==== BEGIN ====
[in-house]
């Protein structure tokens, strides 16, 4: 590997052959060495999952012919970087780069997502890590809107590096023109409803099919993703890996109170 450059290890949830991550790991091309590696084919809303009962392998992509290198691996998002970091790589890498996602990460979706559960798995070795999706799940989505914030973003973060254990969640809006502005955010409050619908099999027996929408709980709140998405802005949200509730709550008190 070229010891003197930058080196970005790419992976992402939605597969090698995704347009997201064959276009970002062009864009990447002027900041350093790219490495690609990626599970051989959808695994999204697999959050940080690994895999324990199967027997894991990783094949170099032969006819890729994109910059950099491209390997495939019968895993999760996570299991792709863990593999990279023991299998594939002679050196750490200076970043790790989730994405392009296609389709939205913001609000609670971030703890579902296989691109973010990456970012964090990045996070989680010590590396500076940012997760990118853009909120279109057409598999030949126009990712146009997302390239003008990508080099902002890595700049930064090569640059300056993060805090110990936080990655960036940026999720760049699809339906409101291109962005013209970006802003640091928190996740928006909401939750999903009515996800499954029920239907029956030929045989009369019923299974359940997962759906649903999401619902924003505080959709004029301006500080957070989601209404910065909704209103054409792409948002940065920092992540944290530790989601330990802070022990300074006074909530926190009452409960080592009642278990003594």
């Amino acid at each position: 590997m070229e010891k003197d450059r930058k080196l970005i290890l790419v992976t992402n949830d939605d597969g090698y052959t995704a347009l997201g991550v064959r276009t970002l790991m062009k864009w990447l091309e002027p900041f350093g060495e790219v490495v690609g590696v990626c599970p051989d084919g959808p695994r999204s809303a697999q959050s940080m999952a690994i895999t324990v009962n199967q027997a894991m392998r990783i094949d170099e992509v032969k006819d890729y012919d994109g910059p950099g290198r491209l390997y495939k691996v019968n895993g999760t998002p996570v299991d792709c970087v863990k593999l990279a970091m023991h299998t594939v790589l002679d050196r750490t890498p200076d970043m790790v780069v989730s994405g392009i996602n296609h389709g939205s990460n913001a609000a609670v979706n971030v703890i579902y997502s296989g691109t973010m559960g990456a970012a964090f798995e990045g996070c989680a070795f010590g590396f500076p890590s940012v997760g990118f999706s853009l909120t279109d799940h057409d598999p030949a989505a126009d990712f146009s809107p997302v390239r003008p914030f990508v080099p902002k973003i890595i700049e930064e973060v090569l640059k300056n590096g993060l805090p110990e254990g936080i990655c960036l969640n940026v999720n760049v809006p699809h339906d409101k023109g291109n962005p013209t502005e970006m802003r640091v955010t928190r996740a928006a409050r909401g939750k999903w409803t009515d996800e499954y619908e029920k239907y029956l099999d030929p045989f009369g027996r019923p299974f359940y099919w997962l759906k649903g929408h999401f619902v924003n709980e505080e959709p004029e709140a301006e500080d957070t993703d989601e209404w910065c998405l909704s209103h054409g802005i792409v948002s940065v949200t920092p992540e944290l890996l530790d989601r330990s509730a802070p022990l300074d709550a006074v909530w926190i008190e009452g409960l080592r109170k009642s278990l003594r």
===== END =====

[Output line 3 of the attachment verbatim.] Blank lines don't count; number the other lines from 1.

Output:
């Amino acid at each position: 590997m070229e010891k003197d450059r930058k080196l970005i290890l790419v992976t992402n949830d939605d597969g090698y052959t995704a347009l997201g991550v064959r276009t970002l790991m062009k864009w990447l091309e002027p900041f350093g060495e790219v490495v690609g590696v990626c599970p051989d084919g959808p695994r999204s809303a697999q959050s940080m999952a690994i895999t324990v009962n199967q027997a894991m392998r990783i094949d170099e992509v032969k006819d890729y012919d994109g910059p950099g290198r491209l390997y495939k691996v019968n895993g999760t998002p996570v299991d792709c970087v863990k593999l990279a970091m023991h299998t594939v790589l002679d050196r750490t890498p200076d970043m790790v780069v989730s994405g392009i996602n296609h389709g939205s990460n913001a609000a609670v979706n971030v703890i579902y997502s296989g691109t973010m559960g990456a970012a964090f798995e990045g996070c989680a070795f010590g590396f500076p890590s940012v997760g990118f999706s853009l909120t279109d799940h057409d598999p030949a989505a126009d990712f146009s809107p997302v390239r003008p914030f990508v080099p902002k973003i890595i700049e930064e973060v090569l640059k300056n590096g993060l805090p110990e254990g936080i990655c960036l969640n940026v999720n760049v809006p699809h339906d409101k023109g291109n962005p013209t502005e970006m802003r640091v955010t928190r996740a928006a409050r909401g939750k999903w409803t009515d996800e499954y619908e029920k239907y029956l099999d030929p045989f009369g027996r019923p299974f359940y099919w997962l759906k649903g929408h999401f619902v924003n709980e505080e959709p004029e709140a301006e500080d957070t993703d989601e209404w910065c998405l909704s209103h054409g802005i792409v948002s940065v949200t920092p992540e944290l890996l530790d989601r330990s509730a802070p022990l300074d709550a006074v909530w926190i008190e009452g409960l080592r109170k009642s278990l003594r």